Americans continued their love affair with gambling in 2006.
For the 11th straight time since it began surveying the public’s attitude toward legalized gambling, the American Gaming Association said Tuesday the U.S. commercial casino industry took in record revenues.
The gaming industry’s Washington, D.C.-based lobbying arm said 460 commercial casinos in 11 states collected more than $32.4 billion from gamblers in 2006, almost 7 percent more than was reported in 2005. The total doesn’t include gambling revenues collected by American Indian casinos or slot machines at horse and dog racetracks around the country, commonly referred to as racinos.
Nevada continued to be the nation’s No. 1 gaming revenue producer with $12.6 billion, more than double second place New Jersey.
In addition, Washington, D.C.-based pollster Peter Hart, who conducted the survey for the association, said four out of five Americans believe gambling is an acceptable activity for themselves or others.
"The nation has found a comfort zone with gaming," said Hart, who has polled audiences on behalf of Fortune 500 corporations, national labor unions and a long list of Democratic elected officials.
"We are now gone from an era where people could only see the downsides of gaming," Hart said. "At this stage, people recognize that gambling is a personal choice and a good way to raise money for cities and states."
Hart said some attitudes toward gaming have also softened.
"Even the people opposed to gaming for themselves, 30 percent of them say it helps (state and local governments)," Hart said.
The American Gaming Association’s report said casinos employed 366,197 people in 2006 who earned $13.3 billion in wages and benefits. Casinos also paid more than $5.2 billion in gaming taxes to state and local governments.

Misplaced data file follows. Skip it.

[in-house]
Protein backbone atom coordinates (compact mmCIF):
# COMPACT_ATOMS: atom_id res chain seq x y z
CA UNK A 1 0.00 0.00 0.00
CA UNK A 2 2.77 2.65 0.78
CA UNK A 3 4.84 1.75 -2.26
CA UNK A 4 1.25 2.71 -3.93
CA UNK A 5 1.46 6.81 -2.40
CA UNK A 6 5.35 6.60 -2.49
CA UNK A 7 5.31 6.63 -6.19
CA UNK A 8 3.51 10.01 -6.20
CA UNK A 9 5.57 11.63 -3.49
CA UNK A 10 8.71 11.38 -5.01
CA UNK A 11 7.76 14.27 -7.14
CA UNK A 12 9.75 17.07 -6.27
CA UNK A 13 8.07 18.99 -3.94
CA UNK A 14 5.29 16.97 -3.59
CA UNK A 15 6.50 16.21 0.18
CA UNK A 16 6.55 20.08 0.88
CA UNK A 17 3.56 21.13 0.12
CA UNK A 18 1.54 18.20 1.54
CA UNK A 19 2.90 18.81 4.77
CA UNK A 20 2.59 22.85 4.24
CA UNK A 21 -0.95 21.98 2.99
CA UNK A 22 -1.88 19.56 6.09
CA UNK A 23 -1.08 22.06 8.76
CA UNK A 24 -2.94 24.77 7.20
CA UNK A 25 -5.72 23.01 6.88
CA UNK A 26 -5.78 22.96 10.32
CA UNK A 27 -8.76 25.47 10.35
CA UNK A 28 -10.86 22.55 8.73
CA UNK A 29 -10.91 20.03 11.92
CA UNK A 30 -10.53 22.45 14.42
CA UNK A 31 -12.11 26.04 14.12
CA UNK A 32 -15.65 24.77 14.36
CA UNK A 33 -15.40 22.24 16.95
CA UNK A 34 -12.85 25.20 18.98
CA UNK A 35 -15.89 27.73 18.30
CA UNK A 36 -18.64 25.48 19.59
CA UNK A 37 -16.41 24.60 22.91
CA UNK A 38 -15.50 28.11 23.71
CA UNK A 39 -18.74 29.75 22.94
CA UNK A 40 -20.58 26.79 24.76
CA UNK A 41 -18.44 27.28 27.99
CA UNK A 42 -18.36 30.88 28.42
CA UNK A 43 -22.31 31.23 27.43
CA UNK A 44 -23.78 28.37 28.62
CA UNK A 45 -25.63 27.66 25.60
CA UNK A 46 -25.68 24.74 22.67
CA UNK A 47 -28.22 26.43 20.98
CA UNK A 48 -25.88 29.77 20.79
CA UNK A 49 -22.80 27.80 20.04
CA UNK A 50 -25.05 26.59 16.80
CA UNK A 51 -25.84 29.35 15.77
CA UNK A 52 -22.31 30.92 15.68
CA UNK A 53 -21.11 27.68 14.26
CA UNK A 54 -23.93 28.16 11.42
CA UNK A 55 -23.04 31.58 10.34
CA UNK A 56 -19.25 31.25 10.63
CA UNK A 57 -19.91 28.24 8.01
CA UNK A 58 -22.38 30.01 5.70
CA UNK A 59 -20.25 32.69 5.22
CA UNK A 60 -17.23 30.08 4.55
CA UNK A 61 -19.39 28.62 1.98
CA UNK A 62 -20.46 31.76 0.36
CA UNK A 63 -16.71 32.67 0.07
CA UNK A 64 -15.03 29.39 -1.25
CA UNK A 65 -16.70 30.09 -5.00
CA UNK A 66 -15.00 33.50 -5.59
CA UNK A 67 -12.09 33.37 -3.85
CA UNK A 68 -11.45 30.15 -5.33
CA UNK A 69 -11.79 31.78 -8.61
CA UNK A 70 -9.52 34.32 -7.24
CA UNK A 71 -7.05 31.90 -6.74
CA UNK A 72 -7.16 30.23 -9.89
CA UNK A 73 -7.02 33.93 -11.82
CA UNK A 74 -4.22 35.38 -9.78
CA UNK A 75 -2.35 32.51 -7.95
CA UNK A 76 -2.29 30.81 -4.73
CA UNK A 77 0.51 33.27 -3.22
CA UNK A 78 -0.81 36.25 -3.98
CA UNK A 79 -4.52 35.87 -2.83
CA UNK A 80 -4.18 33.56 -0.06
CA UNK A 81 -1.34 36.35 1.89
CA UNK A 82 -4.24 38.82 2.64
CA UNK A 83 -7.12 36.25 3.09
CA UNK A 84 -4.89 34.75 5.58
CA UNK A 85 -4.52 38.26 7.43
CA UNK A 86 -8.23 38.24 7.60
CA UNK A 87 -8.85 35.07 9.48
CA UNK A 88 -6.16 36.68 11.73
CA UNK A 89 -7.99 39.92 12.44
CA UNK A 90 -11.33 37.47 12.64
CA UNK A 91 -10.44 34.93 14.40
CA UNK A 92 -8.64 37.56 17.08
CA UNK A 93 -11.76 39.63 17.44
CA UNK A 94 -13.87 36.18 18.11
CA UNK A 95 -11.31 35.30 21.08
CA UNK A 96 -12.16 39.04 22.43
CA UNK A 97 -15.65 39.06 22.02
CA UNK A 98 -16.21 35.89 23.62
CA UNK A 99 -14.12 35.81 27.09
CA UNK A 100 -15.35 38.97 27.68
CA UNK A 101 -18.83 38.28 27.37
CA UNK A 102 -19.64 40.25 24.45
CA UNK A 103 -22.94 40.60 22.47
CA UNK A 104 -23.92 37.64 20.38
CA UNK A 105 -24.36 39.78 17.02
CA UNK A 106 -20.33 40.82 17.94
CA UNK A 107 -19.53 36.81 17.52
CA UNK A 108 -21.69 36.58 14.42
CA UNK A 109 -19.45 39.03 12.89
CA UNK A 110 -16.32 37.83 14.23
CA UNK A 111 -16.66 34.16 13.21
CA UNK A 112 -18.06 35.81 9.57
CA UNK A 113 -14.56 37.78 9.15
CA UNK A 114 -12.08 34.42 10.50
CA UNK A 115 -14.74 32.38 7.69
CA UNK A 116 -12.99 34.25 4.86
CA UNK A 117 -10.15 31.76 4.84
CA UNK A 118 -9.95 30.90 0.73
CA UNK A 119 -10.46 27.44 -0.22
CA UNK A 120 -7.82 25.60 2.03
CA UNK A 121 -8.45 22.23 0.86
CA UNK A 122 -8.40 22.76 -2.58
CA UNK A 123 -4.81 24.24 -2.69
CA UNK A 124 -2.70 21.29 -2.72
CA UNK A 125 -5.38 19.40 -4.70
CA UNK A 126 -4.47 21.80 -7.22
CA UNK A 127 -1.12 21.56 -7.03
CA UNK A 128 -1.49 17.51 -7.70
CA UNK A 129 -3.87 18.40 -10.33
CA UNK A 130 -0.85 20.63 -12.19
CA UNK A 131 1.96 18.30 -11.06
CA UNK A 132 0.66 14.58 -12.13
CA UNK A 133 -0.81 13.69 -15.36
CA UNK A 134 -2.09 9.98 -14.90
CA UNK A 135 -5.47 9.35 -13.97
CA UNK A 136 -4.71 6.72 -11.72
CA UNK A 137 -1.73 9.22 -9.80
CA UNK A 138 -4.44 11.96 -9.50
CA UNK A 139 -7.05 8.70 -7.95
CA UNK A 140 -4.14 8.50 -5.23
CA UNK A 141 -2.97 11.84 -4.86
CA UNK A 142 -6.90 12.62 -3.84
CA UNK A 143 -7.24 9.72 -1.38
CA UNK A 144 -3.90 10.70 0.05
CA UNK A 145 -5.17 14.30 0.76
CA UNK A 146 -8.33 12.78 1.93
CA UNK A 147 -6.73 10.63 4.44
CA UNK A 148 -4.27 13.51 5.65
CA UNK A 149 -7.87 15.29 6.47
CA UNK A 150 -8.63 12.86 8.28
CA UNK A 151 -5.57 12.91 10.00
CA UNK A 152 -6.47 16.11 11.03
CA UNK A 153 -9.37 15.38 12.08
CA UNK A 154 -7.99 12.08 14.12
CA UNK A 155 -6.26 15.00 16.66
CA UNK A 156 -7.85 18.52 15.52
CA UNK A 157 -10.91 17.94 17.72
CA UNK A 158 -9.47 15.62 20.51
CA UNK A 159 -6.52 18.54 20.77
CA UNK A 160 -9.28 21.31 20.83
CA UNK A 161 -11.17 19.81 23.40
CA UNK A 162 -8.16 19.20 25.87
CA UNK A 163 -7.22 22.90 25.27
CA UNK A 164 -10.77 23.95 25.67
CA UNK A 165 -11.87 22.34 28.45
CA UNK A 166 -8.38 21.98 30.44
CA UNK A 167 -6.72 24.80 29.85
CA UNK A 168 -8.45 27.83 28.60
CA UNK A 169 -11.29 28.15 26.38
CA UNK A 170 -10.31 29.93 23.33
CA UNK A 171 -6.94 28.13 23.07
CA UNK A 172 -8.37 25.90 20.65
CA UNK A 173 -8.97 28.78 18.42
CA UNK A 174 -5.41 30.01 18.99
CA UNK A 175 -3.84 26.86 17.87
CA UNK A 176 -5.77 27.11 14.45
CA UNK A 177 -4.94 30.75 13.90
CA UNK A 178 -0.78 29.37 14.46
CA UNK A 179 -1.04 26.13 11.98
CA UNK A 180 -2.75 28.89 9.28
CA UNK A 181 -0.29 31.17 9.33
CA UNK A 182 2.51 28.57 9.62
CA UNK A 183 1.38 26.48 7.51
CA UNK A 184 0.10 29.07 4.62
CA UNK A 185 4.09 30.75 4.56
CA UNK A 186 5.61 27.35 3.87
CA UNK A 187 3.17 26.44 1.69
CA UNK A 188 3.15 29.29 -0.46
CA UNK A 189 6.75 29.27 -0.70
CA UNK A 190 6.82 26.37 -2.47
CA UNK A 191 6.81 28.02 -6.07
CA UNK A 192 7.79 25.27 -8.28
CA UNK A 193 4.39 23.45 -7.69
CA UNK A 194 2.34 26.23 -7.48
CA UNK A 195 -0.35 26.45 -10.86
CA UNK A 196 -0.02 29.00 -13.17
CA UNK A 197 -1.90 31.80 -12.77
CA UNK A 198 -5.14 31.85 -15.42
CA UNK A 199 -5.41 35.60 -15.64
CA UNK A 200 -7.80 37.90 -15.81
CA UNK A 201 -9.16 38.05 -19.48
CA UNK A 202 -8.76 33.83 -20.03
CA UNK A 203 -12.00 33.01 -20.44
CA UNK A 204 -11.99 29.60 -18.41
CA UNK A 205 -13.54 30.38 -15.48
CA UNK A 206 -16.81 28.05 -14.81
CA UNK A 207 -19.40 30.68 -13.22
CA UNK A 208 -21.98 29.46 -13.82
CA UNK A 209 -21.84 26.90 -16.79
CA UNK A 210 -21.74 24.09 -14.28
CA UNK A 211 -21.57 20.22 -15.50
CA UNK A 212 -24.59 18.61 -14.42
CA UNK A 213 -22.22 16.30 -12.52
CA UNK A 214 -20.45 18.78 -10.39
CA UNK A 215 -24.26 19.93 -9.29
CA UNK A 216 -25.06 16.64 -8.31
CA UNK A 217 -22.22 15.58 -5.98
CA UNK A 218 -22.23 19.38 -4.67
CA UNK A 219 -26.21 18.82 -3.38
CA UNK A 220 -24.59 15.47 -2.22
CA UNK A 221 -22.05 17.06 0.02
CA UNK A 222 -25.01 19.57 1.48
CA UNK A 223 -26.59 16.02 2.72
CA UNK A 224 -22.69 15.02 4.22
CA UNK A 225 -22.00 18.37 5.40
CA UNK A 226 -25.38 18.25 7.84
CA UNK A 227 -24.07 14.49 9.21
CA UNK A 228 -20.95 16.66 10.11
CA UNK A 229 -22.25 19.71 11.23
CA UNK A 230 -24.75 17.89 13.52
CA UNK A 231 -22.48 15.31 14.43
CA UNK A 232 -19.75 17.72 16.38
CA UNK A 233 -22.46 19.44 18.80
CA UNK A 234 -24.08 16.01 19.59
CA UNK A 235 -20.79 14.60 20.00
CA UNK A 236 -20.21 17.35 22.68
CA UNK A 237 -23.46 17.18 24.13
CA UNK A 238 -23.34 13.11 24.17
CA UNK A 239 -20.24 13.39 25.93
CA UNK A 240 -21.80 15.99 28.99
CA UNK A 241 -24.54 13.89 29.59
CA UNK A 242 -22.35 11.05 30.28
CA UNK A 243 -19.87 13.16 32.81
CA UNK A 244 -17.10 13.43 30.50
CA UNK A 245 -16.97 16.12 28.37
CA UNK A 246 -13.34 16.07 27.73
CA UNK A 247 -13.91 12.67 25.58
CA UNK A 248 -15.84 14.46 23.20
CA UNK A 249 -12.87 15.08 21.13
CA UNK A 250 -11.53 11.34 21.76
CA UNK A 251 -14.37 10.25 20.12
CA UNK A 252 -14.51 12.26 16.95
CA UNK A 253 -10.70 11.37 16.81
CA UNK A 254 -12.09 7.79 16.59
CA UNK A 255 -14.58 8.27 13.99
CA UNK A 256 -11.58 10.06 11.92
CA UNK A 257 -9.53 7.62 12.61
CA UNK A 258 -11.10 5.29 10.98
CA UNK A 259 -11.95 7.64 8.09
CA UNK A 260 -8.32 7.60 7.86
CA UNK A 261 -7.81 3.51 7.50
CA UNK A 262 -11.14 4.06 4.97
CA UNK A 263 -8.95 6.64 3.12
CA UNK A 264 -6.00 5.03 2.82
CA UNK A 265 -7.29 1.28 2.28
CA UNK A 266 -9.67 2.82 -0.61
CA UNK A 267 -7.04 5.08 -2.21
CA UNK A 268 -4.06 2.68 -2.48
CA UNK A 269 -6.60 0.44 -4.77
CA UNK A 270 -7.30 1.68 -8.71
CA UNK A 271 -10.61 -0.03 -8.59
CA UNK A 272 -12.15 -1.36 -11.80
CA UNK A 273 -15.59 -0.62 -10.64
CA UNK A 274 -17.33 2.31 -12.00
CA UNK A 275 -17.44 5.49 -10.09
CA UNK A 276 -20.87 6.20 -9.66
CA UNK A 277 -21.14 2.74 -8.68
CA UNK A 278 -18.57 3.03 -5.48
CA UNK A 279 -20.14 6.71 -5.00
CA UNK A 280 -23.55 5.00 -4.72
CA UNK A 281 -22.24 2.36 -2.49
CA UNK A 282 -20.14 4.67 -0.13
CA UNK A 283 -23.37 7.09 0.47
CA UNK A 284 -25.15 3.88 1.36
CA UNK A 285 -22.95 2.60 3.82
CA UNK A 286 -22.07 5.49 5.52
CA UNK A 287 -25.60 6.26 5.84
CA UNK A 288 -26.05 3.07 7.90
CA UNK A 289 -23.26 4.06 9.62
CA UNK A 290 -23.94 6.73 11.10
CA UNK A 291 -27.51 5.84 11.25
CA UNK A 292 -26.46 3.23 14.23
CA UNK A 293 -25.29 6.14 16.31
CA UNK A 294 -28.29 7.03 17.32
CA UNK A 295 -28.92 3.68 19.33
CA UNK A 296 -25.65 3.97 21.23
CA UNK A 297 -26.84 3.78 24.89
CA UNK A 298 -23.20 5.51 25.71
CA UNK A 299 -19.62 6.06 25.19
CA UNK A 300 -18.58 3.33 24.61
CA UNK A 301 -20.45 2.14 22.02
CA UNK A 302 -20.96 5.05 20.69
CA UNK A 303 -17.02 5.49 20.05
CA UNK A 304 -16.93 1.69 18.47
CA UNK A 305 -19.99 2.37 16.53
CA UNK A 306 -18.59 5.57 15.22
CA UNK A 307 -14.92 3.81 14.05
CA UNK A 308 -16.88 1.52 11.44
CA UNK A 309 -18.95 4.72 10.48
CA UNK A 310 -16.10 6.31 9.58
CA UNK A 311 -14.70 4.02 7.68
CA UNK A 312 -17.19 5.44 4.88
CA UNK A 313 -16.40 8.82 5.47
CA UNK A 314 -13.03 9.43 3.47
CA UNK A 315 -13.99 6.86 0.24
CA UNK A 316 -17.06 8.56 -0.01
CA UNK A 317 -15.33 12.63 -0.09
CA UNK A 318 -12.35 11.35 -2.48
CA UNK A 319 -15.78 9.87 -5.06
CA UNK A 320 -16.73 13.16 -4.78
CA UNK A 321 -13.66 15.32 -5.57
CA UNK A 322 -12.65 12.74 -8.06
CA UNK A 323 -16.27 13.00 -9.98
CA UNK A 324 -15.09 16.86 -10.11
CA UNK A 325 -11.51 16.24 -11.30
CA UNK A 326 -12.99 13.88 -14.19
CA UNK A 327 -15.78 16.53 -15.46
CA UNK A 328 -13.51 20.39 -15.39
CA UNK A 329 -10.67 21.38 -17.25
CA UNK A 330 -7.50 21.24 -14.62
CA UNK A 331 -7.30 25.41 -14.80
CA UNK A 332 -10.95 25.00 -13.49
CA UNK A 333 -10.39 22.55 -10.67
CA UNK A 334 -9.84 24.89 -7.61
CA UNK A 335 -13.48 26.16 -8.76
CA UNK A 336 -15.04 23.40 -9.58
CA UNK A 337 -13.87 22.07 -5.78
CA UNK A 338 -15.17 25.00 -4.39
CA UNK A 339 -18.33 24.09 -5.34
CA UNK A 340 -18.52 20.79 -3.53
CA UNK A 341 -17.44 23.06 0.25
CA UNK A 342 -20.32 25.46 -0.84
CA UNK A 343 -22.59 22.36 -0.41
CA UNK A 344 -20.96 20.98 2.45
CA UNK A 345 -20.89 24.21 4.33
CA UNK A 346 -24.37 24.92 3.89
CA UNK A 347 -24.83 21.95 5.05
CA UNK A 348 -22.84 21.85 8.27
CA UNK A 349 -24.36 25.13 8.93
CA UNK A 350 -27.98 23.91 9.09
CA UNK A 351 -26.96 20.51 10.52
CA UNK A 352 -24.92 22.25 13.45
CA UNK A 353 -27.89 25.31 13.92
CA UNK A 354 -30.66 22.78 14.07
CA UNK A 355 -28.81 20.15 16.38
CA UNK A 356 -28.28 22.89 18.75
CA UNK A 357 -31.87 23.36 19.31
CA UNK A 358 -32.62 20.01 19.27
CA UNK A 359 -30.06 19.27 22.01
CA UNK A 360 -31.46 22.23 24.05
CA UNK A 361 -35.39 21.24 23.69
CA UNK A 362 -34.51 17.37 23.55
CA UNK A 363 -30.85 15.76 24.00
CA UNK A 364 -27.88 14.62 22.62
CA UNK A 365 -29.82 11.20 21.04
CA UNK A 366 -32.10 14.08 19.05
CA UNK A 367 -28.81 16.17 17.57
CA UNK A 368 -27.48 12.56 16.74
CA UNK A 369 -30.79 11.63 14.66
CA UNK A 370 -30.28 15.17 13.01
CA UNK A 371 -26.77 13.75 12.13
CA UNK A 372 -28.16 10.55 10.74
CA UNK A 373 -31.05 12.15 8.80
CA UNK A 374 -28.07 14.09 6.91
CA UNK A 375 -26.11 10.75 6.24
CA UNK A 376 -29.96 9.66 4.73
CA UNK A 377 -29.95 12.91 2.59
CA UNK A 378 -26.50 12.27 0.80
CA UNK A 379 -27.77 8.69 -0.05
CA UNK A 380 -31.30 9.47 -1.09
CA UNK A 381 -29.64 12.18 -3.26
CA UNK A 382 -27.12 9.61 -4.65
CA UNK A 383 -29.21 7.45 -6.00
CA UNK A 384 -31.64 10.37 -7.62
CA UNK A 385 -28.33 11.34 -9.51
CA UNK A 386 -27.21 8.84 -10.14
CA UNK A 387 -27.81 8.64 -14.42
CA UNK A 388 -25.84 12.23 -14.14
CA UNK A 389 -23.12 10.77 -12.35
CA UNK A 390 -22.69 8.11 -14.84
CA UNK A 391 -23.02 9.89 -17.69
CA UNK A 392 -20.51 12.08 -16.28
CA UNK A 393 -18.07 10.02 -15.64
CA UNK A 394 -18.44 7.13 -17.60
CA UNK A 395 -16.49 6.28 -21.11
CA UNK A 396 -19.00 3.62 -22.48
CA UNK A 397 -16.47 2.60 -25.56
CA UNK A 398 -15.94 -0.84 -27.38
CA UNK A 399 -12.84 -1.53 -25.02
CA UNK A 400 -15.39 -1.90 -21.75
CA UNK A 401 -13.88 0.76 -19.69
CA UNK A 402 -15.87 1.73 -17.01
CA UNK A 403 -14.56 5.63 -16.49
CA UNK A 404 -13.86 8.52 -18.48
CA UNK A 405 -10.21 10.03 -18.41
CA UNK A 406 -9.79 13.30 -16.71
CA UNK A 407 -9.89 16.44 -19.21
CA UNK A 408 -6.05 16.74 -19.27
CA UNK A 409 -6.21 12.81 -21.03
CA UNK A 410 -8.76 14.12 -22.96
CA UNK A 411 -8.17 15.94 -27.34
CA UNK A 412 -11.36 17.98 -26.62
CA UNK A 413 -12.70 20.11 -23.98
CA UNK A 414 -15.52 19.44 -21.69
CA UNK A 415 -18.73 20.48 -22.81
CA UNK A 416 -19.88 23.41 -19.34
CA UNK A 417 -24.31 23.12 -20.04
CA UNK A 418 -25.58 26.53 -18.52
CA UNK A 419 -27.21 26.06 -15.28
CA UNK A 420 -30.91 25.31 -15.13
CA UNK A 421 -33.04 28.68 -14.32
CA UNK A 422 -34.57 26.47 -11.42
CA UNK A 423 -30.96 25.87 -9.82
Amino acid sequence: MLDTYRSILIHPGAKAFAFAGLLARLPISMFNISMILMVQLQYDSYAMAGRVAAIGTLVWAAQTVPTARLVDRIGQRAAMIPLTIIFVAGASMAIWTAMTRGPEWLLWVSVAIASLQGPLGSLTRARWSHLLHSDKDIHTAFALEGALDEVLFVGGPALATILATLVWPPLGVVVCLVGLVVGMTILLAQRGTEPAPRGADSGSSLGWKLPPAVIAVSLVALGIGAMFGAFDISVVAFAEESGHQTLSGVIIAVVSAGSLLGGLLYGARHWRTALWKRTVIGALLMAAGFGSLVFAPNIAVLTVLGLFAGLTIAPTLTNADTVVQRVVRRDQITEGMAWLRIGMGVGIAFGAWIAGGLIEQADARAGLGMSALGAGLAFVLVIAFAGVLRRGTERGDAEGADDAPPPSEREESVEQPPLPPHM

"The main takeaway from this report is that there is both an economic benefit and a widespread public approval of legalized casino gaming," American Gaming Association President Frank Fahrenkopf Jr. said on a conference call to discuss the survey’s findings.
According to the survey, more than a quarter of the U.S. adult population, 56.2 million, visited a casino in 2006. Visitors, according to the survey, made 371 million trips to casinos.
The biggest change in the survey was the growing change in Americans’ attitudes toward casinos. Most use their casino visits to dine in a restaurant, see a show or participate in an entertainment activity other than gambling.
"It’s the same type of phenomenon we’ve seen in Las Vegas, where gambling is no longer the main reason people go there," Fahrenkopf said. "More than twice as many Americans say the overall casino experience, such as the fine dining and the show, is more fun than the actual gambling."
Fahrenkopf said while the commercial casino industry will continue to grow, the racino industry is gaming’s fastest-expanding segment.
In 2006, 36 racetrack casinos in 11 states generated $3.62 billion in gross gaming revenues, 16 percent higher than 2005. Employment at Racetrack casinos jumped more than 30 percent and tax contributions increased by 12.5 percent to $1.44 billion.
Fahrenkopf said it’s easier for state governments to add slot machines at existing racetracks because legalized gambling is already taking place. Racinos are expected to expand this year in Pennsylvania and Indiana.
"I think we’re going to see more and more racinos," Fahrenkopf said. "State legislators and governors are always looking for new revenues for state budgets. Racinos are a way of collecting more revenues from pre-existing gambling venues. It also helps the horse racing industry, which has gone downhill a bit in the last few decades."
The survey also found the public still had a strong acceptance for poker. Gamblers spent more than $238 million on the game in Nevada and New Jersey alone.
Commercial Casino State Gaming Revenue Statistics
|Nevada||$12.6 billion||$11.6 billion||8.4 percent|
|New Jersey||$5.2 billion||$5 billion||4 percent|
|Indiana||$2.58 billion||$2.41 billion||6.8 percent|
|Mississippi||$2.57 billion||$2.46 billion||4.2 percent|
|Louisiana||$2.56 billion||$2.23 billion||15.1 percent|
|Illinois||$1.9 billion||$1.8 billion||6.9 percent|
|Missouri||$1.6 billion||$1.5 billion||3.9 percent|
|Michigan||$1.3 billion||$1.2 billion||6.1 percent|
|Iowa||$1.2 billion||$1.1 billion||6.1 percent|
|Colorado||$782.1 million||$755.5 million||3.5 percent|
|South Dakota||89.8 million||$83.6 million||7.5 percent|
SOURCES: American Gaming Association and State Gaming Regulatory AgenciesWith the $3.4 billion gamblers in the U.S. spent in 2006, you could buy: